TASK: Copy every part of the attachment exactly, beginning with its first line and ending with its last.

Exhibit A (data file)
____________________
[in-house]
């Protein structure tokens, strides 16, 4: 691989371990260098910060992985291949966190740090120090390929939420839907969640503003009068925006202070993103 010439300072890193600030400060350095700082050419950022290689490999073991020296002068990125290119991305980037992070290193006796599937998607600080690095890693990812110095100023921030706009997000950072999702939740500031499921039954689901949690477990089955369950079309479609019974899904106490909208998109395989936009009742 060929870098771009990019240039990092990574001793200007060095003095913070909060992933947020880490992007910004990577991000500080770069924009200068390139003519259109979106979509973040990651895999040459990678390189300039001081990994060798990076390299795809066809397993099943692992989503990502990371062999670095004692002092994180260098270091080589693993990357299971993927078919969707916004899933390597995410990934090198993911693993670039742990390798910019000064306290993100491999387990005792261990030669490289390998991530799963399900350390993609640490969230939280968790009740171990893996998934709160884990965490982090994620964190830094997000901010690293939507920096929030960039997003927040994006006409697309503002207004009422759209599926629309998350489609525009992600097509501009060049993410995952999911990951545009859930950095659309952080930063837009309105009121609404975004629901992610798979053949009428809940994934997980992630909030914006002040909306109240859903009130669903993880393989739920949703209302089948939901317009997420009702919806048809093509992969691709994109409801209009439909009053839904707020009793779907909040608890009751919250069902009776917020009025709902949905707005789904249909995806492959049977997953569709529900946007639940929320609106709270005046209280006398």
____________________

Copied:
[in-house]
């Protein structure tokens, strides 16, 4: 691989371990260098910060992985291949966190740090120090390929939420839907969640503003009068925006202070993103 010439300072890193600030400060350095700082050419950022290689490999073991020296002068990125290119991305980037992070290193006796599937998607600080690095890693990812110095100023921030706009997000950072999702939740500031499921039954689901949690477990089955369950079309479609019974899904106490909208998109395989936009009742 060929870098771009990019240039990092990574001793200007060095003095913070909060992933947020880490992007910004990577991000500080770069924009200068390139003519259109979106979509973040990651895999040459990678390189300039001081990994060798990076390299795809066809397993099943692992989503990502990371062999670095004692002092994180260098270091080589693993990357299971993927078919969707916004899933390597995410990934090198993911693993670039742990390798910019000064306290993100491999387990005792261990030669490289390998991530799963399900350390993609640490969230939280968790009740171990893996998934709160884990965490982090994620964190830094997000901010690293939507920096929030960039997003927040994006006409697309503002207004009422759209599926629309998350489609525009992600097509501009060049993410995952999911990951545009859930950095659309952080930063837009309105009121609404975004629901992610798979053949009428809940994934997980992630909030914006002040909306109240859903009130669903993880393989739920949703209302089948939901317009997420009702919806048809093509992969691709994109409801209009439909009053839904707020009793779907909040608890009751919250069902009776917020009025709902949905707005789904249909995806492959049977997953569709529900946007639940929320609106709270005046209280006398």